You are not alone. We have all repeated some of our mistakes from one time to another. If we don’t learn from our mistakes, we inflict unnecessary stress on ourselves and others.
How do we do that, rather than just repeating them, just hoping for better next time? Here we take a look at how to take the lessons on board and then use what we learn.
1- Own it
You can’t do anything until you admit your error. Accepting responsibility makes learning possible. Make the most mature decision possible: stand up and own it. Wise people admit their mistakes easily. They know progress speeds up when they do.
2- Find the Cause
Knowing the cause will help you avoid the same error in future. Take time to retrace the series missteps that led to the mistake. See what needs to be improved and make the necessary changes.
No one expects you to be perfect, except you. Don’t equate making a mistake with being a mistake. The sooner you forgive yourself, the easier people around you will as well, and the easier it is to move on.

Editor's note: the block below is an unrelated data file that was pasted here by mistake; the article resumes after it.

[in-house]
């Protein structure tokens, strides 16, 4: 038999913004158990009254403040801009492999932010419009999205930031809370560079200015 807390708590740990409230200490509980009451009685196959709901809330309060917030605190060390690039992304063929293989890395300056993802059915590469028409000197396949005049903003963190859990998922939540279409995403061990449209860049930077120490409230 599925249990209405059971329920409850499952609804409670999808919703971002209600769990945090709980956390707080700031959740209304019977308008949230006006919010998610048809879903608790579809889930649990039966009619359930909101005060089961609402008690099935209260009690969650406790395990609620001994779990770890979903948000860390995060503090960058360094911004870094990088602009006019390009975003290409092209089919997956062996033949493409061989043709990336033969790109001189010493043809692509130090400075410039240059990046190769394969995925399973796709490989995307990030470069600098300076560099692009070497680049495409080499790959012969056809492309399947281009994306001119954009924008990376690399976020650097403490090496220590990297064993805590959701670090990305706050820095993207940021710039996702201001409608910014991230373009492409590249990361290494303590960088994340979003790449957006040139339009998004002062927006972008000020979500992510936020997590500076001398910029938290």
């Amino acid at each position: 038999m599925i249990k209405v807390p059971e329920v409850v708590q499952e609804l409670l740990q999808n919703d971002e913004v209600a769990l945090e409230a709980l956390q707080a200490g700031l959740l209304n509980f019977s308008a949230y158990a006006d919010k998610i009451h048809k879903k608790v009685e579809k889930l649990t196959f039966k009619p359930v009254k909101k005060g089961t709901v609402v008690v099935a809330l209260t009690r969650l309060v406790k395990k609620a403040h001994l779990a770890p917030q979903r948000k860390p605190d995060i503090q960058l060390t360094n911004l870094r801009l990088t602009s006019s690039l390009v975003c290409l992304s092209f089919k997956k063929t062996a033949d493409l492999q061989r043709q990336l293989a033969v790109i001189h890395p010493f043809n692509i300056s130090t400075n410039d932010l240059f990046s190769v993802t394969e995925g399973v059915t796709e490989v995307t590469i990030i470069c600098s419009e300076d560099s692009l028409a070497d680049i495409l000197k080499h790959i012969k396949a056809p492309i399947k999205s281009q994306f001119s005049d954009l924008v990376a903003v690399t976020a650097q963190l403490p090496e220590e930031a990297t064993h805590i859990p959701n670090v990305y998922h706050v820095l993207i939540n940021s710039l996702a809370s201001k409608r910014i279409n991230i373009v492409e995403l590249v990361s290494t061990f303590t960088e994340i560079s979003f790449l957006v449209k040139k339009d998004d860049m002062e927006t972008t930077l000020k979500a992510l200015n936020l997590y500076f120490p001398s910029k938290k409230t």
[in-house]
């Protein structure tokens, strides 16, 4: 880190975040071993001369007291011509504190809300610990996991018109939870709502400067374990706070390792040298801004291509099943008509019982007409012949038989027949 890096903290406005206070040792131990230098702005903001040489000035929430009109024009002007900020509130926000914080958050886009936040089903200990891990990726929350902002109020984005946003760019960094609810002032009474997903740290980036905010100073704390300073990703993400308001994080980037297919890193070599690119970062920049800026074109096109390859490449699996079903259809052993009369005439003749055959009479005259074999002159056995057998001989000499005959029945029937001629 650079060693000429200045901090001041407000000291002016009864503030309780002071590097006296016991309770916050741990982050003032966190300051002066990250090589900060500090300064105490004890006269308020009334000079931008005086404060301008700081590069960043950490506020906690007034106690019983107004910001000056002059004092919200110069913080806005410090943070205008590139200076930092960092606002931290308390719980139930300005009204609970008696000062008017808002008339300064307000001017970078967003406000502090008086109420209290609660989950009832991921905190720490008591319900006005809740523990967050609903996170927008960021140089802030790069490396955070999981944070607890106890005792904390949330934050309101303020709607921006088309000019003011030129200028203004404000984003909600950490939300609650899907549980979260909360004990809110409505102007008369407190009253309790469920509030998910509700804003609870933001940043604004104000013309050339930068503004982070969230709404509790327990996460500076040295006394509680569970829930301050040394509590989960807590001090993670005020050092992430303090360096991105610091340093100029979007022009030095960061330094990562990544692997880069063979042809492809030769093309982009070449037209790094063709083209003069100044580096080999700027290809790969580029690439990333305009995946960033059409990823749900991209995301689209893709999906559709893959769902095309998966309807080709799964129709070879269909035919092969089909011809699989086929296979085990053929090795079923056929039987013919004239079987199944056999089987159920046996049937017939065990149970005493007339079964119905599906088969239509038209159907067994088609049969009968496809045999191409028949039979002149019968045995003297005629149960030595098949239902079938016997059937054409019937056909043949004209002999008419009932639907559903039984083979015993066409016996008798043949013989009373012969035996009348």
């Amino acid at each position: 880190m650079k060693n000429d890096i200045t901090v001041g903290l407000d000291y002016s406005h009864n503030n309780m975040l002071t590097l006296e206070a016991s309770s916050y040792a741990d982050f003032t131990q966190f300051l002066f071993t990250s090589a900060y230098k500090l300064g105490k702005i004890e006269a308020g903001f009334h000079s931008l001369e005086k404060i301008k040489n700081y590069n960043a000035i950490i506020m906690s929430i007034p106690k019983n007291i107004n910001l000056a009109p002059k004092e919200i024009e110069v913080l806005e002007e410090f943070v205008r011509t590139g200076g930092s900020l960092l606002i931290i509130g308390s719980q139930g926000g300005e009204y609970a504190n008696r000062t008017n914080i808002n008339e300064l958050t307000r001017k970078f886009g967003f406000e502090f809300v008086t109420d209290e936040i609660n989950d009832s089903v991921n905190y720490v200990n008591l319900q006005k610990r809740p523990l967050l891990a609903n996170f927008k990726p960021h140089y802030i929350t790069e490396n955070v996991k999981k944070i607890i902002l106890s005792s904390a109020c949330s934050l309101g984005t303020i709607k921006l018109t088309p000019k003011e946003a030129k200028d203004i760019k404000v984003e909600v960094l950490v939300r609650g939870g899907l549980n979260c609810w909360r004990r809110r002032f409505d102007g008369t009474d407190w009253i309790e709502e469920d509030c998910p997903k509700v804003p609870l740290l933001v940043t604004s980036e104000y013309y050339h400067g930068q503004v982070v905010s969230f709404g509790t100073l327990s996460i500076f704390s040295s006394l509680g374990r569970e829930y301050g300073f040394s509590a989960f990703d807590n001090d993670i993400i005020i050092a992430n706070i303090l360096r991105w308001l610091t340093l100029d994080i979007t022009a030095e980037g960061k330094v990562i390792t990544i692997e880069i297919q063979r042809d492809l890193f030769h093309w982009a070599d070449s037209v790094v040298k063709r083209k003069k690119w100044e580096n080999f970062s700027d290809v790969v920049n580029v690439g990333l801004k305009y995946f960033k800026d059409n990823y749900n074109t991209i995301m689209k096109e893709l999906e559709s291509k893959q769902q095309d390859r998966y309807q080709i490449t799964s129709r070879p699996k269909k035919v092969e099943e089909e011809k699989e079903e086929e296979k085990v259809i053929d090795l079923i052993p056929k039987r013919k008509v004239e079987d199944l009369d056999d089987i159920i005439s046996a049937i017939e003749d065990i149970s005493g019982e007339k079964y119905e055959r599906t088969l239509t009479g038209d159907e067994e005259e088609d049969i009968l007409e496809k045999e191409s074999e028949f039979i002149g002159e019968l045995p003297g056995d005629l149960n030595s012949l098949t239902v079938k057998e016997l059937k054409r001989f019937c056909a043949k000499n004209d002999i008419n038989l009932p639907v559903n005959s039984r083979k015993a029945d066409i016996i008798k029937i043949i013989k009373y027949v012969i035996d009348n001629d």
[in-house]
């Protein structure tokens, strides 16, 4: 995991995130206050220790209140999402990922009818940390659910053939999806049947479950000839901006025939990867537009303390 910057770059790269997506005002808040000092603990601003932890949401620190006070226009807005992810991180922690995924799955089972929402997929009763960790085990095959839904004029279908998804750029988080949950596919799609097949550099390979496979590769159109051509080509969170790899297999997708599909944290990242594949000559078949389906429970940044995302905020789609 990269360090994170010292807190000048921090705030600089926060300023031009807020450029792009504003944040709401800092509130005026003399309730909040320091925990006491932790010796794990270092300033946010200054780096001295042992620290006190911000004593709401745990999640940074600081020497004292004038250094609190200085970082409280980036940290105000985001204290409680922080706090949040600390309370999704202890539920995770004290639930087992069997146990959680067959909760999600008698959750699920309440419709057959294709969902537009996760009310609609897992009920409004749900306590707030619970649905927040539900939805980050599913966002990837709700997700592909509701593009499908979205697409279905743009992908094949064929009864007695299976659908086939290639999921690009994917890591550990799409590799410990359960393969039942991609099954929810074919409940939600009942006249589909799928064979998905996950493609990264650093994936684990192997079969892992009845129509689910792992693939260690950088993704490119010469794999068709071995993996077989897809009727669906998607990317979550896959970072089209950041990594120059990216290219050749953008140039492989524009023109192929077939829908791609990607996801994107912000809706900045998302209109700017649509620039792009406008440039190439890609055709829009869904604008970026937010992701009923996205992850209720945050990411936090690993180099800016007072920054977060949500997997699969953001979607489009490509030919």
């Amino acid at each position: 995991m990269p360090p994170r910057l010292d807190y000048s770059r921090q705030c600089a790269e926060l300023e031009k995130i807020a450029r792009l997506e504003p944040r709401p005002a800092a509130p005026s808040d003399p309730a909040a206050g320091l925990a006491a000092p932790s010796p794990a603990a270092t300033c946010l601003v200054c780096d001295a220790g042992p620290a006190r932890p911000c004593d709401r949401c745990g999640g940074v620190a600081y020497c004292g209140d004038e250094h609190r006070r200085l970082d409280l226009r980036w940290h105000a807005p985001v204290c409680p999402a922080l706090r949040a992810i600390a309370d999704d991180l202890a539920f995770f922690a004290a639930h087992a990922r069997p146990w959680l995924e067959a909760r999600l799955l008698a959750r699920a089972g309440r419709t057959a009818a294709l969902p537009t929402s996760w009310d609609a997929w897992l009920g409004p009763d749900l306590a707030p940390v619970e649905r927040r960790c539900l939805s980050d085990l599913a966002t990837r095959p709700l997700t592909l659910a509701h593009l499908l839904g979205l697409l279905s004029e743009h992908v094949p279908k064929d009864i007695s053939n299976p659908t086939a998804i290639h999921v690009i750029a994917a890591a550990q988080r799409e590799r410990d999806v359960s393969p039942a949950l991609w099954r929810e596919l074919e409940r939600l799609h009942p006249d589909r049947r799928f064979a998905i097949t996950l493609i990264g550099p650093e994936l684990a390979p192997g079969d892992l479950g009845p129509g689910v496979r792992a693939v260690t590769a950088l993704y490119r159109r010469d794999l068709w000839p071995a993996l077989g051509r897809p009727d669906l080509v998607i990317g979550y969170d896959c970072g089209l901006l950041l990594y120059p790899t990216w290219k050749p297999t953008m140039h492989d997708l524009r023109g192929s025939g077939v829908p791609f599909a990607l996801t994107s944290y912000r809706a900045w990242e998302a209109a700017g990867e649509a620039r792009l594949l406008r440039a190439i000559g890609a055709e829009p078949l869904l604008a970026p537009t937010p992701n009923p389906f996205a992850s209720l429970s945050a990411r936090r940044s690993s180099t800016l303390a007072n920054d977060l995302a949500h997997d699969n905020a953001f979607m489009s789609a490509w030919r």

Some mistakes are more severe than others. But, most have opportunities for repair. The person who is most affected needs to hear that you are sorry. In most cases you can think of ways to make amends.
After you have determined where you went wrong, start behaving in a different way. Try a new approach. Listen to recommendations. Make a plan that will help you avoid making a similar mistake. Be as detailed as possible, but always remain flexible.
6- Move on Fearlessly
You can’t change the mistakes of the past, but you can take the lessons learnt and apply them when necessary in future. Don’t move forward with a fear of failure. See mistakes as opportunities. It’s the mistakes that give you room for improvement and growth.
No success was ever achieved without some mistakes along the way. We do not make mistakes while we learn, we learn because we make mistakes. If you can learn from the current one, you can trust that you will be able to learn from future ones.
Do you think you may need help? We can help. Call (510) 497-4174 today.
This post was written by Lani Gouws on behalf of The Bridge Therapy Center. If you have any questions or require more information, please contact Lani here: firstname.lastname@example.org